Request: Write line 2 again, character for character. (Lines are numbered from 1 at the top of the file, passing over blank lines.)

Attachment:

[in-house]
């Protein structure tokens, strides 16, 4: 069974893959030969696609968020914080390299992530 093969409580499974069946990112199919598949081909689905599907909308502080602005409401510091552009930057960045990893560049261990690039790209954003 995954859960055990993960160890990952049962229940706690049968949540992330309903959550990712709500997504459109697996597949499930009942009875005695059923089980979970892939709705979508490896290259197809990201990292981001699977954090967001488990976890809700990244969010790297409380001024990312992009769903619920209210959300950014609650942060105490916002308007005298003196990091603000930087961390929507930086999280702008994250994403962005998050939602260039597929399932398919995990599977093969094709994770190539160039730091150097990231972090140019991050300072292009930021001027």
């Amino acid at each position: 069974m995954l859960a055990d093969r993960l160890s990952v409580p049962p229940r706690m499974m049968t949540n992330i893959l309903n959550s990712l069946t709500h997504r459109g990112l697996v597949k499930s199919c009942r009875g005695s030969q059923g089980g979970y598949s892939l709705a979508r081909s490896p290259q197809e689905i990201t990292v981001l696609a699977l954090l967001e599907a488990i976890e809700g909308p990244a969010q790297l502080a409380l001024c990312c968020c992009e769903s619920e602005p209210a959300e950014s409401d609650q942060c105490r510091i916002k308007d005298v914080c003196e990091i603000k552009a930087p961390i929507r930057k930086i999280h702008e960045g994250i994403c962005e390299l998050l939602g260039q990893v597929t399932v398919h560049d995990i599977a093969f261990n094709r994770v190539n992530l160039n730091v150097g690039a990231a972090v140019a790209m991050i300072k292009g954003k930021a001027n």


């Protein structure tokens, strides 16, 4: 069974893959030969696609968020914080390299992530 093969409580499974069946990112199919598949081909689905599907909308502080602005409401510091552009930057960045990893560049261990690039790209954003 995954859960055990993960160890990952049962229940706690049968949540992330309903959550990712709500997504459109697996597949499930009942009875005695059923089980979970892939709705979508490896290259197809990201990292981001699977954090967001488990976890809700990244969010790297409380001024990312992009769903619920209210959300950014609650942060105490916002308007005298003196990091603000930087961390929507930086999280702008994250994403962005998050939602260039597929399932398919995990599977093969094709994770190539160039730091150097990231972090140019991050300072292009930021001027």